Anne Rothstein stared through the counter glass, transfixed, as the knife slid through the fleshy pink salmon.
“Amazing,” Rothstein said to herself. “You are amazing.”
The subject of Rothstein’s praise, Len Berk, kept his eyes on the knife as it slid through the fish.
Berk, 84, is the last Jewish fish slicer at Zabar’s, the iconic delicatessen on Manhattan’s Upper West Side.
Dressed in a white apron and a beige Zabar’s baseball cap, Berk sliced a broad strip off a side of Nova and cut it lengthwise into two translucent pieces. Then he lowered the glistening fish onto a piece of parchment.
“It was so thin, you could read through it,” Rothstein told the Forward.
Before Berk sliced salmon, he crunched numbers.
He was a certified public accountant his whole working life. He only started working at Zabar’s when he was 65.
Even after almost 20 years of slicing, Berk still strives for the perfectly thin slice.
“I’m not exactly sure what the perfect slice is, but I know that I haven’t achieved it yet,” he said.
Laid out in front of Berk on the salmon counter was pastrami Nova and peppered Nova, sable and whitefish, smoked tuna and baked salmon. Behind him rose cans of foie gras, jars of mustard and pickles, and packets of dried porcini mushrooms.
Rothstein looked down the line toward the other slicers performing that Friday afternoon: Ramon Reyes, Jerry Sze and James Bynum. “They are all good,” she said, “but some are better than others.”
Rothstein, 71, said that the fish counter reminds her of her youth in Brooklyn.
Smoked and pickled fish has that effect on thousands of New York Jews who recall the days when Zabar’s was one among many so-called “appetizing” stores in the city.
Saul Zabar, 86, a co-owner of the store with his brother Stanley Zabar, remembers those days, too. He also remembers when his entire staff was Jewish.
Zabar sat in a cluttered office with Harold Horowytz, one floor above the salmon counter.
Horowytz, 86, retired from running Zabar’s deli counter 22 years ago. But he still travels up from New Bern, North Carolina, to help out during busy holiday periods.
“What the hell am I going to do at home?” Horowytz said. “Fight with my wife?”
Horowytz said that when he started working at Zabar’s deli counter, in 1972, the only non-Jewish employee was “Shorty, the delivery guy.”
“Then came Chinese Kenny and his brother Henry,” Horowytz said.
“And Suey Louie,” Zabar said, motioning toward a photograph on his wall of Louie, who is Chinese and celebrated his retirement from Zabar’s in 2003 after almost 30 years at the store.
Today, apart from a handful of Russian Jews, most of Zabar’s 200 employees are Puerto Rican, Korean and Chinese, Zabar said.
In a typical week they marinate, pickle and mix thousands of pounds of Central and East European Jewish delicacies, including 3,000 pounds of salads, like whitefish and schmaltz herring.
Each week, the fish counter moves some 2,000 pounds of smoked salmon and between 800 pounds and 1,000 pounds of whitefish.
Zabar said that lox, a heavily salted fish that laymen often confuse with smoked salmon, is one of the least popular offerings.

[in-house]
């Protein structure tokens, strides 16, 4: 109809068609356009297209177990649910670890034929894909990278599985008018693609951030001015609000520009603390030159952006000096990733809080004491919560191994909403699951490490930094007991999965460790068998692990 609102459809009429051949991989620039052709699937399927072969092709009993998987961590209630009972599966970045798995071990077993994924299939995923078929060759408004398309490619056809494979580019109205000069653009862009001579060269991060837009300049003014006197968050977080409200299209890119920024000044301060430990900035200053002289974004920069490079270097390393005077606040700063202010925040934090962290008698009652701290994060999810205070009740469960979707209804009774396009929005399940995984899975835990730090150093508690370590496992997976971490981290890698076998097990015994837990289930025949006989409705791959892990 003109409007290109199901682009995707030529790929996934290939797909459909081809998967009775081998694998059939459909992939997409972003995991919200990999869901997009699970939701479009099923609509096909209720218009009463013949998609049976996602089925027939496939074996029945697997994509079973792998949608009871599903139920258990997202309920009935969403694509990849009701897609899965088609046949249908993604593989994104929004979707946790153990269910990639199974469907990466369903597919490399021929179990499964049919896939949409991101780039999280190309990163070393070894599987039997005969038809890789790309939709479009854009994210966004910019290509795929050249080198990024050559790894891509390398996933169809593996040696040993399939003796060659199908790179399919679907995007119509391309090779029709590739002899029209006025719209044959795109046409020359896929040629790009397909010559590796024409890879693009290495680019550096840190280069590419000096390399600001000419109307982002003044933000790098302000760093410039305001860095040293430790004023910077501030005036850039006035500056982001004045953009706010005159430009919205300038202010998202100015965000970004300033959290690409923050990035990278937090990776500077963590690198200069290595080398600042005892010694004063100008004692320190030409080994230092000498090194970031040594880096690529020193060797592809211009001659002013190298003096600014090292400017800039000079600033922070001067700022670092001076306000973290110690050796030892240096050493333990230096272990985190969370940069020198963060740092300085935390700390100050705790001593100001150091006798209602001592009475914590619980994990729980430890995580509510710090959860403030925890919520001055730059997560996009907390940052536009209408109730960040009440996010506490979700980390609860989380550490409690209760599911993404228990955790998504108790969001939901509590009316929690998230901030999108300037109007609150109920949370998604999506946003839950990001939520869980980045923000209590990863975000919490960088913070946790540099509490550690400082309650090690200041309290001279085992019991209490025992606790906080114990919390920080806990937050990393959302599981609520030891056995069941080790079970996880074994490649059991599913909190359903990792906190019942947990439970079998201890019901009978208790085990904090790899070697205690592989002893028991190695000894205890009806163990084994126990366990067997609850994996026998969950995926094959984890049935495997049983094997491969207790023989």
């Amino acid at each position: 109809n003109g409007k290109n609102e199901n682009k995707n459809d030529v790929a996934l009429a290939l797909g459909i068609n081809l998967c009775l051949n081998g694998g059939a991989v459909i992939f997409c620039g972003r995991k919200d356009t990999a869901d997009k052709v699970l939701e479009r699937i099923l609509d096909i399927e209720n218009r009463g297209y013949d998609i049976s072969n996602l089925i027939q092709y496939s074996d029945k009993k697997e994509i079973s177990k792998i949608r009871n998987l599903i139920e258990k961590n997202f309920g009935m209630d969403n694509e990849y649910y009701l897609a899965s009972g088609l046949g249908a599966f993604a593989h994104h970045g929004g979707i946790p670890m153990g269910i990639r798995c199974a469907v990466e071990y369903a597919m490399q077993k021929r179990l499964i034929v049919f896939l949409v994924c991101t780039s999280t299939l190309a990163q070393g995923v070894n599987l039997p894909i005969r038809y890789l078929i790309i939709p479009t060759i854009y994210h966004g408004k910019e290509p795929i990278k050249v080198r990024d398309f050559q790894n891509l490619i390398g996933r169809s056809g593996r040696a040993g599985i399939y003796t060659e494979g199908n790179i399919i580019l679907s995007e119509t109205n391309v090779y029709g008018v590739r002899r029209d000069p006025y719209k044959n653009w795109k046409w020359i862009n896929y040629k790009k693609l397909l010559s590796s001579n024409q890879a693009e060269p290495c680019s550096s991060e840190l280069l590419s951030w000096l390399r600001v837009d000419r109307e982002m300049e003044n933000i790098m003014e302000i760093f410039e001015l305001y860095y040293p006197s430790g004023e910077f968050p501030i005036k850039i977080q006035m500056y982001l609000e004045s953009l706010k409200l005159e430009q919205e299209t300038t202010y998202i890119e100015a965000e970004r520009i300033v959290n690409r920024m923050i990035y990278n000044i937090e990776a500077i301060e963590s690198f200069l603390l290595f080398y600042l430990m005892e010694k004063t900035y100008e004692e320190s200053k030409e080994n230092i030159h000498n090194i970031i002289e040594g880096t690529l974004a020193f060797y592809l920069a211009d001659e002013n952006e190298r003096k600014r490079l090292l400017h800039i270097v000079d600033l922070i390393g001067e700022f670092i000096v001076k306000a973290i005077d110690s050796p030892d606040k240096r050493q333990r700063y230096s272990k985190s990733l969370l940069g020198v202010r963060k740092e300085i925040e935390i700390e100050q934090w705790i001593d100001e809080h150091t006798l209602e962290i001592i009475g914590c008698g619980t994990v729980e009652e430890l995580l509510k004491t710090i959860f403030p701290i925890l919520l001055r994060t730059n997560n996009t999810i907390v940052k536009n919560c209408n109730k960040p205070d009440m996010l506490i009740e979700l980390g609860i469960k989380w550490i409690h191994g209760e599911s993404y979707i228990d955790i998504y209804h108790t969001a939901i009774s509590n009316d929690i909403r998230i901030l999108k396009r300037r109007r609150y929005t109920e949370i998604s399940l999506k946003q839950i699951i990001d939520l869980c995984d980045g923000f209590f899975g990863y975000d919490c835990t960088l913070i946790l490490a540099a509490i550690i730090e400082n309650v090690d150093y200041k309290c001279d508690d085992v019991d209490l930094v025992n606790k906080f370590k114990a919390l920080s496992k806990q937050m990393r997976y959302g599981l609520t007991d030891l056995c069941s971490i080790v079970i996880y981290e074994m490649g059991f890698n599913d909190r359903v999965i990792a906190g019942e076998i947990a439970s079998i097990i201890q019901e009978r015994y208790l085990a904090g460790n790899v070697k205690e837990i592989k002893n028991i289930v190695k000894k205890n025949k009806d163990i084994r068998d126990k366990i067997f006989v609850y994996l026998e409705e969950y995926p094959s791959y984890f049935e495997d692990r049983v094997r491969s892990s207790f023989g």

He said that older customers — a category he defined as people who have been shopping at his store for 50 years or longer — are the principal lox shoppers. “I don’t know why their doctors allow them to get near it,” Zabar said. “It’s so full of sodium.”
Berk has always had an interest in food, especially Chinese food.
After he sold his CPA business in 1992, he led food tours of China. Then, in 1995, a friend sent him a Zabar’s advertisement for a part-time salmon slicer.
Berk had always sliced his own salmon at home. Slicing fish at Zabar’s seemed like the perfect way to keep busy while doing something he loves. He works Thursdays and Fridays, and he always looks forward to it.
Driving the 20 miles to Zabar’s from his home in Pelham, New York, makes him feel like he is “in the middle of what’s going on today,” Berk said.
He begins a typical day at Zabar’s by cutting away the crusty parts of the fish to reveal the undersurface. “I love running my hand across it,” he said. “It’s a very sensual experience.”
Then he removes the bones with a pair of pinch pliers.
Experience has taught him to always keep half a pound of sliced Nova on the side in case a customer is in a hurry. He also sets aside a front part of the belly — the fattier, more succulent part of the fish — for the more discerning customers who request it.
He thrives on the banter with customers and on celebrity spotting. He says he has served dozens of famous people, including Jerry Seinfeld and Itzhak Perlman.
His work has inspired him to write several short stories and poems, too. Most of them recall interesting employees, customers and events at Zabar’s. But some are more meditative. They explain why, even at 84, Berk is unlikely to retire anytime soon.
Me and My SalmonChaos surrounds me.
The world is in turmoil.
Palestinians and Israelis can’t negotiate peace though they have sought it for 100 years.
(Or have they?)
My friends inhabit the various stages of dying from Alzheimer’s, from Parkinson’s, dementia, cancer and other forms of impending death.
Between me and my salmon there is peace.
I gaze down on it, I slice it and nothing else exists.
Nothing but me and my salmon.
This article was corrected on December 31, 2014, to identify Len Berk’s first career as certified public accountancy.
The Last Jewish Lox Slicer at Zabar’s